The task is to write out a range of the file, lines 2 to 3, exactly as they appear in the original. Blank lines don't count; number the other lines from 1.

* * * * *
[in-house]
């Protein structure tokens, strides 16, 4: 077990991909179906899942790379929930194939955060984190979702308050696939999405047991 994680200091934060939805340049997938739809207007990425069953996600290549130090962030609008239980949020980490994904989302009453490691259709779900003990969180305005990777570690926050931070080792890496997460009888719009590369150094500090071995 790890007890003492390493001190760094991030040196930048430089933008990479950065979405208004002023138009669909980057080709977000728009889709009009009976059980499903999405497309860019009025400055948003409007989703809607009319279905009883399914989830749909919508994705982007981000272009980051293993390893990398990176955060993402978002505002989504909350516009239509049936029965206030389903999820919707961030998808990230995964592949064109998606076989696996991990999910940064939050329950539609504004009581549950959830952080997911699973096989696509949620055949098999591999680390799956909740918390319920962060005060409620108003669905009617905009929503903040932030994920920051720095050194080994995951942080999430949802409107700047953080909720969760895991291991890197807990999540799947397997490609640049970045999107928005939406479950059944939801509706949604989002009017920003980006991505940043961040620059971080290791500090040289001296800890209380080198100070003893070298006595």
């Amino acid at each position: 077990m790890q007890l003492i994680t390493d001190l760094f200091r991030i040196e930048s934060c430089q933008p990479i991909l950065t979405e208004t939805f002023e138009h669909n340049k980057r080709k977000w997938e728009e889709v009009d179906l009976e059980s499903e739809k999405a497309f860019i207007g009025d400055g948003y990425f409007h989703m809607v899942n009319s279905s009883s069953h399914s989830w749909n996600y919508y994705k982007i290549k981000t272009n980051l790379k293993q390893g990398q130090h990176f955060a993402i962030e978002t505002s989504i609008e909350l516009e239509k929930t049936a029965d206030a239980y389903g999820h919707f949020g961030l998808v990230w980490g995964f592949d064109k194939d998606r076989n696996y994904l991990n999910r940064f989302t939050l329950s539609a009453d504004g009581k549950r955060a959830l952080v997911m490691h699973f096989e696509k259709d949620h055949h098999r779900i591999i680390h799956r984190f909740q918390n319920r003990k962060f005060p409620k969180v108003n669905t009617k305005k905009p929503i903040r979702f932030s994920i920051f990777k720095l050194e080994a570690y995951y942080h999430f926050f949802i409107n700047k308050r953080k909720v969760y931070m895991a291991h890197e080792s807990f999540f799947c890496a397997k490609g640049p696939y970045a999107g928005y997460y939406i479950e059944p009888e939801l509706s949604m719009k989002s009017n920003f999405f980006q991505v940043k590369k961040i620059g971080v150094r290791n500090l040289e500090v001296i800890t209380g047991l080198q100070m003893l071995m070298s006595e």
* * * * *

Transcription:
């Protein structure tokens, strides 16, 4: 077990991909179906899942790379929930194939955060984190979702308050696939999405047991 994680200091934060939805340049997938739809207007990425069953996600290549130090962030609008239980949020980490994904989302009453490691259709779900003990969180305005990777570690926050931070080792890496997460009888719009590369150094500090071995 790890007890003492390493001190760094991030040196930048430089933008990479950065979405208004002023138009669909980057080709977000728009889709009009009976059980499903999405497309860019009025400055948003409007989703809607009319279905009883399914989830749909919508994705982007981000272009980051293993390893990398990176955060993402978002505002989504909350516009239509049936029965206030389903999820919707961030998808990230995964592949064109998606076989696996991990999910940064939050329950539609504004009581549950959830952080997911699973096989696509949620055949098999591999680390799956909740918390319920962060005060409620108003669905009617905009929503903040932030994920920051720095050194080994995951942080999430949802409107700047953080909720969760895991291991890197807990999540799947397997490609640049970045999107928005939406479950059944939801509706949604989002009017920003980006991505940043961040620059971080290791500090040289001296800890209380080198100070003893070298006595």
């Amino acid at each position: 077990m790890q007890l003492i994680t390493d001190l760094f200091r991030i040196e930048s934060c430089q933008p990479i991909l950065t979405e208004t939805f002023e138009h669909n340049k980057r080709k977000w997938e728009e889709v009009d179906l009976e059980s499903e739809k999405a497309f860019i207007g009025d400055g948003y990425f409007h989703m809607v899942n009319s279905s009883s069953h399914s989830w749909n996600y919508y994705k982007i290549k981000t272009n980051l790379k293993q390893g990398q130090h990176f955060a993402i962030e978002t505002s989504i609008e909350l516009e239509k929930t049936a029965d206030a239980y389903g999820h919707f949020g961030l998808v990230w980490g995964f592949d064109k194939d998606r076989n696996y994904l991990n999910r940064f989302t939050l329950s539609a009453d504004g009581k549950r955060a959830l952080v997911m490691h699973f096989e696509k259709d949620h055949h098999r779900i591999i680390h799956r984190f909740q918390n319920r003990k962060f005060p409620k969180v108003n669905t009617k305005k905009p929503i903040r979702f932030s994920i920051f990777k720095l050194e080994a570690y995951y942080h999430f926050f949802i409107n700047k308050r953080k909720v969760y931070m895991a291991h890197e080792s807990f999540f799947c890496a397997k490609g640049p696939y970045a999107g928005y997460y939406i479950e059944p009888e939801l509706s949604m719009k989002s009017n920003f999405f980006q991505v940043k590369k961040i620059g971080v150094r290791n500090l040289e500090v001296i800890t209380g047991l080198q100070m003893l071995m070298s006595e």